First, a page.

DUNEDIN — From the moment he found out he’d been traded to the Blue Jays, Brett Lawrie left no doubt where he intends to play this season.
“I’m ready (for the major leagues), there’s no doubt in my mind that I’m ready,” the Burnaby, B.C., native said last December, a day after he’d been dealt to the Jays for pitcher Shaun Marcum.
“I have a lot of trust in myself, a lot of trust in my ability. I’m going to go into big-league spring training, do my thing. I’m as ready as I’ve ever been.”
Apparently, this was no idle threat. From the day he arrived here, he’s been all business, clearly bent on making it tough on the Blue Jays braintrust to send him out.
“He’s been doing everything we hoped for and possibly more,” said manager John Farrell on Thursday.
Asked if he thought Lawrie could go north with the Jays, Farrell paused.
“I’ve got my thoughts,” he said, a broad smile across his face. If he had been playing poker, Farrell might have been betraying a royal flush.
The manager isn’t the only person of power who might be thinking “now” rather than “soon” but there are a lot of considerations to be weighed, not the least of which is Lawrie’s age (21) and his inexperience, after just two seasons of professional ball. He’s learning a new position, third base, but has looked comfortable there already, making some tough plays flawlessly.
And there is also the issue of starting his arbitration clock at such an early age.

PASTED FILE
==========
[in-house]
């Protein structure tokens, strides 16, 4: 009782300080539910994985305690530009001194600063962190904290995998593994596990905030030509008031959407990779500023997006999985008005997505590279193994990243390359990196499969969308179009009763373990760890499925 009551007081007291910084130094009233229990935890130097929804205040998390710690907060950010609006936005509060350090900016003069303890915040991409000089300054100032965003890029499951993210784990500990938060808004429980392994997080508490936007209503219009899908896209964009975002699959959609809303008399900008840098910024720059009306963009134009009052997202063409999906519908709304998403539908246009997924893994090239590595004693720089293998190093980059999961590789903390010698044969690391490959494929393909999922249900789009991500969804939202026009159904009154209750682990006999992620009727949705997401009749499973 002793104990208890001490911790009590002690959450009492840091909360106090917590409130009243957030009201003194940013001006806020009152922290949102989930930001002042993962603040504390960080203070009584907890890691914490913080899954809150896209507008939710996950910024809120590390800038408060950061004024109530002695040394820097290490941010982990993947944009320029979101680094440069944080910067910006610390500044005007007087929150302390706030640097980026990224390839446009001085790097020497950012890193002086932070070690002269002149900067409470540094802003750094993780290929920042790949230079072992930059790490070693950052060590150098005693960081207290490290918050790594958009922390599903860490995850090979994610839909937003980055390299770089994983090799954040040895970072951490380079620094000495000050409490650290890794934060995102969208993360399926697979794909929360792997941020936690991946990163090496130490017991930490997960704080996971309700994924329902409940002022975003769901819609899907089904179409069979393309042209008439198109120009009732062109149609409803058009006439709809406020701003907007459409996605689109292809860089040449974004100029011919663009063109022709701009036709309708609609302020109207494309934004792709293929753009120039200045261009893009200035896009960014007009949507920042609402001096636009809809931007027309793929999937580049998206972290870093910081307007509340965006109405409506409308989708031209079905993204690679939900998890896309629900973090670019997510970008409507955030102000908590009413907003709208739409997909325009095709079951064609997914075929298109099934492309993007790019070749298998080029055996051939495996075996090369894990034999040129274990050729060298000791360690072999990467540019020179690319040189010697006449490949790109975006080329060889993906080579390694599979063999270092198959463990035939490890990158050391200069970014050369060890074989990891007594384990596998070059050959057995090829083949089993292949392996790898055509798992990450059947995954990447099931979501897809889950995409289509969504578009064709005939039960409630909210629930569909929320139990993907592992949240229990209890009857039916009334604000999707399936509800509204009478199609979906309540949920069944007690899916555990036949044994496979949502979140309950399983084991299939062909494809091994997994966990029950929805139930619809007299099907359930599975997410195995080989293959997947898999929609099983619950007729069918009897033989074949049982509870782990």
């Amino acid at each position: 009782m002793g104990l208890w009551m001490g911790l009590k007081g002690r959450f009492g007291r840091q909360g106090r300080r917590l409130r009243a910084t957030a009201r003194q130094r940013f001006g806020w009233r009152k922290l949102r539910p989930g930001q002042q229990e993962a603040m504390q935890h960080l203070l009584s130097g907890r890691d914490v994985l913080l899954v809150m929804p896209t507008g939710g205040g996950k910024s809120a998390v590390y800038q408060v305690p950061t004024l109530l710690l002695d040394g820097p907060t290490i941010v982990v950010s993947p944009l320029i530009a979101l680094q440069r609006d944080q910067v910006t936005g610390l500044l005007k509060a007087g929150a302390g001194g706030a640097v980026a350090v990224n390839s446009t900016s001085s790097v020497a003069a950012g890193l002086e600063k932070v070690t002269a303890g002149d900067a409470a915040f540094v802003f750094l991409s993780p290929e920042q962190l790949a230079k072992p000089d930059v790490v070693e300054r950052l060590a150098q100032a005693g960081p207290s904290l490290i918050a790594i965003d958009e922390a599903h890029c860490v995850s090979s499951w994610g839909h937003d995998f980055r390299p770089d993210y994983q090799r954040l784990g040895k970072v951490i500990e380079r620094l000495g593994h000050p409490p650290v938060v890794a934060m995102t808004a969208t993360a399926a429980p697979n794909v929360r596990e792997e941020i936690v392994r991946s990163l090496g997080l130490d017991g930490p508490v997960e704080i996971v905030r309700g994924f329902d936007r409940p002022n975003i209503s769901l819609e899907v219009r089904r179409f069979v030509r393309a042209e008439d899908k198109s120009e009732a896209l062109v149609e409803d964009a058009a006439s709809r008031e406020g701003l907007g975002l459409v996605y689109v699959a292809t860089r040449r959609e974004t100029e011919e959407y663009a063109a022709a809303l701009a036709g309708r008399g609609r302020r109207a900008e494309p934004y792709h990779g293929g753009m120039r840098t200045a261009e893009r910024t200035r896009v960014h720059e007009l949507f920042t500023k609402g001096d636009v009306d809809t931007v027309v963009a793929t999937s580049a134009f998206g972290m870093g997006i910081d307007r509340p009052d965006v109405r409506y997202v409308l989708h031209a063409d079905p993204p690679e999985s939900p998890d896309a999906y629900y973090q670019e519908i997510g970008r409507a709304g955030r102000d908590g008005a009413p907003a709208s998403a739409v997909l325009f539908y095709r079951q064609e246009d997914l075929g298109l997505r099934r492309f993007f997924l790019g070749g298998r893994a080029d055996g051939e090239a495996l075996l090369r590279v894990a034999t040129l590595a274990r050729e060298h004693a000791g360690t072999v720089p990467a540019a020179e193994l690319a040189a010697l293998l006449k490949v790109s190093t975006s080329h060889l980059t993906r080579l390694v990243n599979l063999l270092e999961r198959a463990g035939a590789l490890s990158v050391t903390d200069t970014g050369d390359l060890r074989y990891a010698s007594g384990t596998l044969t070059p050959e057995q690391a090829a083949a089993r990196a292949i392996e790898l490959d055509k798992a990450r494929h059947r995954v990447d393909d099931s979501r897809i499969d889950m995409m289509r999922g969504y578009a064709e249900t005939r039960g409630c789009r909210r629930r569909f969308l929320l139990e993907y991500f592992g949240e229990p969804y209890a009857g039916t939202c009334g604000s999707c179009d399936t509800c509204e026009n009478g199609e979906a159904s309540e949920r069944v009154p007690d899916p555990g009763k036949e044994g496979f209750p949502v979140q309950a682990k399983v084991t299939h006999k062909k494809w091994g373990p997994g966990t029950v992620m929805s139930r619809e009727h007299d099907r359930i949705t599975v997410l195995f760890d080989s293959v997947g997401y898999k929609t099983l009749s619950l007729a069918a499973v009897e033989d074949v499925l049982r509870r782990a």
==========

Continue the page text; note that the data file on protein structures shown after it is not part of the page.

At the plate, he has only a couple of hits in 11 at-bats, but has impressed with his plate awareness and his short powerful stroke.
“He’s an exciting young player,” said Farrell. “I don’t know where things end up at the end of camp. He’s not on the roster, and in this case, that’s a good thing because we can see him right to the end, giving him regular at-bats.
“We can see him in the last 10 days to two weeks where things really kick in for pitchers and they have their better stuff and better command of their secondary pitches. You get a little more accurate read on a hitter then than right now.
“But everything has been very positive. We gave up a very good pitcher to get him, but we got a very good player in return.”
Oddly, Lawrie arrived in Toronto with a reputation as an ordinary, perhaps even below-average, defender. Nothing he’s done this spring would indicate that to be true. He has good hands and a strong, accurate arm. More than that, his athleticism and quickness should serve him well to make the reactive plays necessary at third.
Jose Bautista has been working right beside Lawrie at third base for the past three weeks and likes what he sees.
“Obviously, you can’t help but notice his physical ability,” said Bautista. “He’s an incredible athlete that you’d like to have on your team.
“He’s got a nice swing, he has great speed, so there’s a lot you can do with that type of player. He’s not one-dimensional. He can steal, go first to home on a double. You want those types of players on your team.”
Last year, at double-A, Lawrie had 60 extra-base hits, including 16 triples. He runs out every ball as if he’s in the Olympic 100 metres. There is little doubt he’s going to be in the majors soon. Just how soon is a debate that will be waged in the Jays’ executive meetings throughout this month.
This isn’t a question of how many seasons away he is. It’s a question of how many months away he is. There is general agreement within the organization that Bautista might be more valuable in right field and, if Lawrie is deemed ready, Bautista in right would be better than Juan Rivera.
“On defence, Brett has pretty good hands and a great arm,” said Bautista. “He hasn’t played much third, so he needs more repetition and more experience. He’s going to be able to handle it and he’s going to get where he needs to go quicker than anybody expects him to. He’s just that type of competitor.”
Lawrie is a kid who came to camp this year determined to kick down the door to his big-league career. It’s early, but he’s already rattling the hinges.